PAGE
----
Buying a farm

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Cress27
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Buying a farm

Post by Cress27 » Sun Feb 23, 2020 4:57 pm

What’s everyone’s thought on a young person going in debt and buying his own farm. Not only having to buy the farm but buy cows and equipment to farm with. I’ve tried to wrap my head around going in debt that much. I’ve always dreamed of farming my own land. Is it feasible or should it just have to be a dream. I’ve farmed along side with my dad but our land is just not enough for us to both do what we wanna do.



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Re: Buying a farm

Post by Stocker Steve » Sun Feb 23, 2020 5:32 pm

Been there. A common issue is that the farm cash flows for the current owner, but does not make enough profit to allow the buyer to make payments... So you have a couple options:
1) Buy at a discount
2) Reconfigure the farm to generate a lot more income
3) Work off farm to subsidize a hobby
4) Sign up for a government program and pray for land inflation
5)
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Re: Buying a farm

Post by Cress27 » Sun Feb 23, 2020 5:41 pm

Stocker Steve wrote:
Sun Feb 23, 2020 5:32 pm
Been there. A common issue is that the farm cash flows for the current owner, but does not make enough profit to allow the buyer to make payments... So you have a couple options:
1) Buy at a discount
2) Reconfigure the farm to generate a lot more income
3) Work off farm to subsidize a hobby
4) Sign up for a government program and pray for land inflations
.
5)

’ve got 2 farms in mind both are at an affordable price ones 2,100 an acre and the other is around 2500 an acre both have good working facilities and are mostly open ground. Ones 205 acres and the other is 70 acres. If I buy the smaller one my plans was to produce hay as hay is at an all time shortage. If I buy the other I was going to do a cow calf operation.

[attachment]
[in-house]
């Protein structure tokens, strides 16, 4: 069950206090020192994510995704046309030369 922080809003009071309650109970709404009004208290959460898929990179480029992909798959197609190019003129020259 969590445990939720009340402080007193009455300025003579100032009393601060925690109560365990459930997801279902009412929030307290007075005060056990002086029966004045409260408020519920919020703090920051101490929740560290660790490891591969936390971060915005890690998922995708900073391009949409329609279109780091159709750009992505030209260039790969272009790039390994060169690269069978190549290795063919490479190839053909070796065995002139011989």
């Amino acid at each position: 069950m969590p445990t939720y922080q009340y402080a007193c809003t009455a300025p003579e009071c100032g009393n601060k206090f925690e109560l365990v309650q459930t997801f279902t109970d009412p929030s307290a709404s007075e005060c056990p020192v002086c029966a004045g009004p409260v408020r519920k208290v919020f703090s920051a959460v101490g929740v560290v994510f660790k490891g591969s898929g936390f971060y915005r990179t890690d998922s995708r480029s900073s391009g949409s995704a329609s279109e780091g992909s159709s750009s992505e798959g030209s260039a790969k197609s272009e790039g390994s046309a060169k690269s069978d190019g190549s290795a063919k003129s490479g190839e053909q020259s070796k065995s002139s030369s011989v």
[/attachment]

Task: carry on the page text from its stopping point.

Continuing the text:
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Re: Buying a farm

Post by greggy » Sun Feb 23, 2020 5:50 pm

Down here, you could not even buy scrub land, cows, equipment etc and make money, interest rates are also high for farm land & deposits required are generally 40%

So only gifted land could see you making money.

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Re: Buying a farm

Post by Cress27 » Sun Feb 23, 2020 5:59 pm

Image
This is the 205 acre farm I know you can’t tell much about it.
Image
This is the 70 acre farm.

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Re: Buying a farm

Post by Bigfoot » Sun Feb 23, 2020 6:33 pm

I haven't spent a ton of time in your part of Ky. The pictures you posted, looks like it's decent land. I pictured the pulaski county area much steeper. Those prices you posted are less than half what land sells for here. Maybe even 1/3 the price. So "price" wise, it doesnt sound terrible. You run the numbers on the larger farm, and its gonna generate $30,000 a year in interest. Thats a lot of interest to stay ahead of. Were not even addressing the principle. Equipment to buy, cattle to buy. I'm just being a realist.........You aint gonna do all that farming. The smaller one, with a supplemented income, that's a different story. Could you even run 20 cows on 70 acres in that area? 20 cows won't pay for the necessary equipment to have them. You young people are in a bad situation.
Your not a small business owner. Your a stay at home mom trapped in a pyramid scheme.

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Re: Buying a farm

Post by Cress27 » Sun Feb 23, 2020 6:53 pm

Bigfoot wrote: